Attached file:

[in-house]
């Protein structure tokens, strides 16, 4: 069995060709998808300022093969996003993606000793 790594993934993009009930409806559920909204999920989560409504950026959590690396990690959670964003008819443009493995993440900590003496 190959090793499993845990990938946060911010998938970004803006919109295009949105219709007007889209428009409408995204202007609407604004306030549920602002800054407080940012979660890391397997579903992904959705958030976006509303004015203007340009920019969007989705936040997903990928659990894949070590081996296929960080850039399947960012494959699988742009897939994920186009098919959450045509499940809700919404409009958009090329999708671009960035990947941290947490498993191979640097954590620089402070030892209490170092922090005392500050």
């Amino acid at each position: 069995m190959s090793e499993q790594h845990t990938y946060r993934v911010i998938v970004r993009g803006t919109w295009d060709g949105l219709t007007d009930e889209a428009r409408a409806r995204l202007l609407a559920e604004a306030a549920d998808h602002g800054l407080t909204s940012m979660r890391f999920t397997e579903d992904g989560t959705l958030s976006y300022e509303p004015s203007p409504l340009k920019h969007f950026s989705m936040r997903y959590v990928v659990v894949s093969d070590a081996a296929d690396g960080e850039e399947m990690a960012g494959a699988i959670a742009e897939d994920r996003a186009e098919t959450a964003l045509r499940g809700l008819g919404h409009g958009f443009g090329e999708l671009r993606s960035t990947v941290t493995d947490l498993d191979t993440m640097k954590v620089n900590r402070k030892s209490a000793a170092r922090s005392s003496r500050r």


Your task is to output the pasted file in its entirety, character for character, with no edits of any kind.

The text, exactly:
[in-house]
């Protein structure tokens, strides 16, 4: 069995060709998808300022093969996003993606000793 790594993934993009009930409806559920909204999920989560409504950026959590690396990690959670964003008819443009493995993440900590003496 190959090793499993845990990938946060911010998938970004803006919109295009949105219709007007889209428009409408995204202007609407604004306030549920602002800054407080940012979660890391397997579903992904959705958030976006509303004015203007340009920019969007989705936040997903990928659990894949070590081996296929960080850039399947960012494959699988742009897939994920186009098919959450045509499940809700919404409009958009090329999708671009960035990947941290947490498993191979640097954590620089402070030892209490170092922090005392500050």
């Amino acid at each position: 069995m190959s090793e499993q790594h845990t990938y946060r993934v911010i998938v970004r993009g803006t919109w295009d060709g949105l219709t007007d009930e889209a428009r409408a409806r995204l202007l609407a559920e604004a306030a549920d998808h602002g800054l407080t909204s940012m979660r890391f999920t397997e579903d992904g989560t959705l958030s976006y300022e509303p004015s203007p409504l340009k920019h969007f950026s989705m936040r997903y959590v990928v659990v894949s093969d070590a081996a296929d690396g960080e850039e399947m990690a960012g494959a699988i959670a742009e897939d994920r996003a186009e098919t959450a964003l045509r499940g809700l008819g919404h409009g958009f443009g090329e999708l671009r993606s960035t990947v941290t493995d947490l498993d191979t993440m640097k954590v620089n900590r402070k030892s209490a000793a170092r922090s005392s003496r500050r």